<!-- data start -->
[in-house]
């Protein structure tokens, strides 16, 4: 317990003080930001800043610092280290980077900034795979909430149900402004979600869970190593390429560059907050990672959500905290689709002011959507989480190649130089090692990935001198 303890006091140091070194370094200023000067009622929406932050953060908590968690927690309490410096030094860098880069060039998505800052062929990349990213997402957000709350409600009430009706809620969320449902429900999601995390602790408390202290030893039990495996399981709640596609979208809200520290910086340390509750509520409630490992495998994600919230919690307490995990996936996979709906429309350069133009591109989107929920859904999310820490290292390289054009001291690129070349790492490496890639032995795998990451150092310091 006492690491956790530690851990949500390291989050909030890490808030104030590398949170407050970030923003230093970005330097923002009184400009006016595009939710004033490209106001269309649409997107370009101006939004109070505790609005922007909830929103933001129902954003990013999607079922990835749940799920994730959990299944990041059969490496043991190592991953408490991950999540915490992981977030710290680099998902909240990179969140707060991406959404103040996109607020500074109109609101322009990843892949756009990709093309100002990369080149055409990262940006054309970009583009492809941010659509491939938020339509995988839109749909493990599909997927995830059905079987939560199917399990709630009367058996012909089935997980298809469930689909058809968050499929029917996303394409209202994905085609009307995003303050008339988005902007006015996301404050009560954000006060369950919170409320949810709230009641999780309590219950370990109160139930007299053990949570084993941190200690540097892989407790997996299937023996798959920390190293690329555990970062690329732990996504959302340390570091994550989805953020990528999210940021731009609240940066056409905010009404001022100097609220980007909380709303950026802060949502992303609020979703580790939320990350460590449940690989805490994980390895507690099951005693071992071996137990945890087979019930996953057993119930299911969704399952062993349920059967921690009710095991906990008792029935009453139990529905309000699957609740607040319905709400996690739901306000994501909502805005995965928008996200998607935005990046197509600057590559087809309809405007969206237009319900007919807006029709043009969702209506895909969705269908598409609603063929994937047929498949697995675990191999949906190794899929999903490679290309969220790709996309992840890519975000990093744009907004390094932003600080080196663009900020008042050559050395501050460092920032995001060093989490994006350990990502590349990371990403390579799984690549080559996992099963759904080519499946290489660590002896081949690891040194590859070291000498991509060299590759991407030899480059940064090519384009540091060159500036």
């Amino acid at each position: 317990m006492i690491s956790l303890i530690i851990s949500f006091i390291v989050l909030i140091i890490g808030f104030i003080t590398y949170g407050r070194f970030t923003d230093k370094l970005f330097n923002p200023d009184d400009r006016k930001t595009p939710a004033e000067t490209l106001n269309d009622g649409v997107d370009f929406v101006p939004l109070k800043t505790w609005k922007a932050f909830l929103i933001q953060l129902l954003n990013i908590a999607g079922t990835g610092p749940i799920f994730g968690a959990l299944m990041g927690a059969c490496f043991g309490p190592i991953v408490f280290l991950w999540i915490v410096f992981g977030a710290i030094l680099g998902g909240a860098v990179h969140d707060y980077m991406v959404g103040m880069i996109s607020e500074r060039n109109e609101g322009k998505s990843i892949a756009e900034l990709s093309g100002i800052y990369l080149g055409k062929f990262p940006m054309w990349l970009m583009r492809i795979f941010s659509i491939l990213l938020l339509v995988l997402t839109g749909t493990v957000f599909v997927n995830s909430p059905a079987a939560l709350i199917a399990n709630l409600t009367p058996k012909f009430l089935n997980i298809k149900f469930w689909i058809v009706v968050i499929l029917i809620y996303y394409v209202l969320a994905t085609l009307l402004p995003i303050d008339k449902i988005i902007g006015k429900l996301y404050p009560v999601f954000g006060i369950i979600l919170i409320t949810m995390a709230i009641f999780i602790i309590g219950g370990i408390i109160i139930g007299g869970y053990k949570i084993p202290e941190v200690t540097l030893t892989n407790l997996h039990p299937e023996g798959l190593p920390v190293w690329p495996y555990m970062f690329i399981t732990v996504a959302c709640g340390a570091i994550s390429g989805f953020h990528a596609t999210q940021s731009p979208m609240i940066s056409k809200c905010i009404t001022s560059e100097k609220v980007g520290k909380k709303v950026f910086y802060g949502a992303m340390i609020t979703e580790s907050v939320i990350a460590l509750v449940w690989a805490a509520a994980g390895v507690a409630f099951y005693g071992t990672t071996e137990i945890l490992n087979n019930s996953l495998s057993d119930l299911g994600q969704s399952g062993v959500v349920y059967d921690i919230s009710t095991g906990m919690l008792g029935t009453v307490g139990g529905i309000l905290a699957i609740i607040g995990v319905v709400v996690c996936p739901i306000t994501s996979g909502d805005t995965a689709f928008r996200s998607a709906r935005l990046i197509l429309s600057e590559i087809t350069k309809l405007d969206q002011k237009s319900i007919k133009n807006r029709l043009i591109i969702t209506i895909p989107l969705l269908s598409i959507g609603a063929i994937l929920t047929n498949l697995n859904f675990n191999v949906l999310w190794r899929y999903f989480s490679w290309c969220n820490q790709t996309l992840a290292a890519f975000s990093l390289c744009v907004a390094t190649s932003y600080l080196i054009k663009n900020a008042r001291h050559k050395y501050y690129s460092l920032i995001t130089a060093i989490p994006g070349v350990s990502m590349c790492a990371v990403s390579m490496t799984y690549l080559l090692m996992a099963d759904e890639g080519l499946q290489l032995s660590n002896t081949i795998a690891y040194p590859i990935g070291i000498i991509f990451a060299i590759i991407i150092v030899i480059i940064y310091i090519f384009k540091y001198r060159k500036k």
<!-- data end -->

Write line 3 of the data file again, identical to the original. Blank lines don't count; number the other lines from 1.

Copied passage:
């Amino acid at each position: 317990m006492i690491s956790l303890i530690i851990s949500f006091i390291v989050l909030i140091i890490g808030f104030i003080t590398y949170g407050r070194f970030t923003d230093k370094l970005f330097n923002p200023d009184d400009r006016k930001t595009p939710a004033e000067t490209l106001n269309d009622g649409v997107d370009f929406v101006p939004l109070k800043t505790w609005k922007a932050f909830l929103i933001q953060l129902l954003n990013i908590a999607g079922t990835g610092p749940i799920f994730g968690a959990l299944m990041g927690a059969c490496f043991g309490p190592i991953v408490f280290l991950w999540i915490v410096f992981g977030a710290i030094l680099g998902g909240a860098v990179h969140d707060y980077m991406v959404g103040m880069i996109s607020e500074r060039n109109e609101g322009k998505s990843i892949a756009e900034l990709s093309g100002i800052y990369l080149g055409k062929f990262p940006m054309w990349l970009m583009r492809i795979f941010s659509i491939l990213l938020l339509v995988l997402t839109g749909t493990v957000f599909v997927n995830s909430p059905a079987a939560l709350i199917a399990n709630l409600t009367p058996k012909f009430l089935n997980i298809k149900f469930w689909i058809v009706v968050i499929l029917i809620y996303y394409v209202l969320a994905t085609l009307l402004p995003i303050d008339k449902i988005i902007g006015k429900l996301y404050p009560v999601f954000g006060i369950i979600l919170i409320t949810m995390a709230i009641f999780i602790i309590g219950g370990i408390i109160i139930g007299g869970y053990k949570i084993p202290e941190v200690t540097l030893t892989n407790l997996h039990p299937e023996g798959l190593p920390v190293w690329p495996y555990m970062f690329i399981t732990v996504a959302c709640g340390a570091i994550s390429g989805f953020h990528a596609t999210q940021s731009p979208m609240i940066s056409k809200c905010i009404t001022s560059e100097k609220v980007g520290k909380k709303v950026f910086y802060g949502a992303m340390i609020t979703e580790s907050v939320i990350a460590l509750v449940w690989a805490a509520a994980g390895v507690a409630f099951y005693g071992t990672t071996e137990i945890l490992n087979n019930s996953l495998s057993d119930l299911g994600q969704s399952g062993v959500v349920y059967d921690i919230s009710t095991g906990m919690l008792g029935t009453v307490g139990g529905i309000l905290a699957i609740i607040g995990v319905v709400v996690c996936p739901i306000t994501s996979g909502d805005t995965a689709f928008r996200s998607a709906r935005l990046i197509l429309s600057e590559i087809t350069k309809l405007d969206q002011k237009s319900i007919k133009n807006r029709l043009i591109i969702t209506i895909p989107l969705l269908s598409i959507g609603a063929i994937l929920t047929n498949l697995n859904f675990n191999v949906l999310w190794r899929y999903f989480s490679w290309c969220n820490q790709t996309l992840a290292a890519f975000s990093l390289c744009v907004a390094t190649s932003y600080l080196i054009k663009n900020a008042r001291h050559k050395y501050y690129s460092l920032i995001t130089a060093i989490p994006g070349v350990s990502m590349c790492a990371v990403s390579m490496t799984y690549l080559l090692m996992a099963d759904e890639g080519l499946q290489l032995s660590n002896t081949i795998a690891y040194p590859i990935g070291i000498i991509f990451a060299i590759i991407i150092v030899i480059i940064y310091i090519f384009k540091y001198r060159k500036k």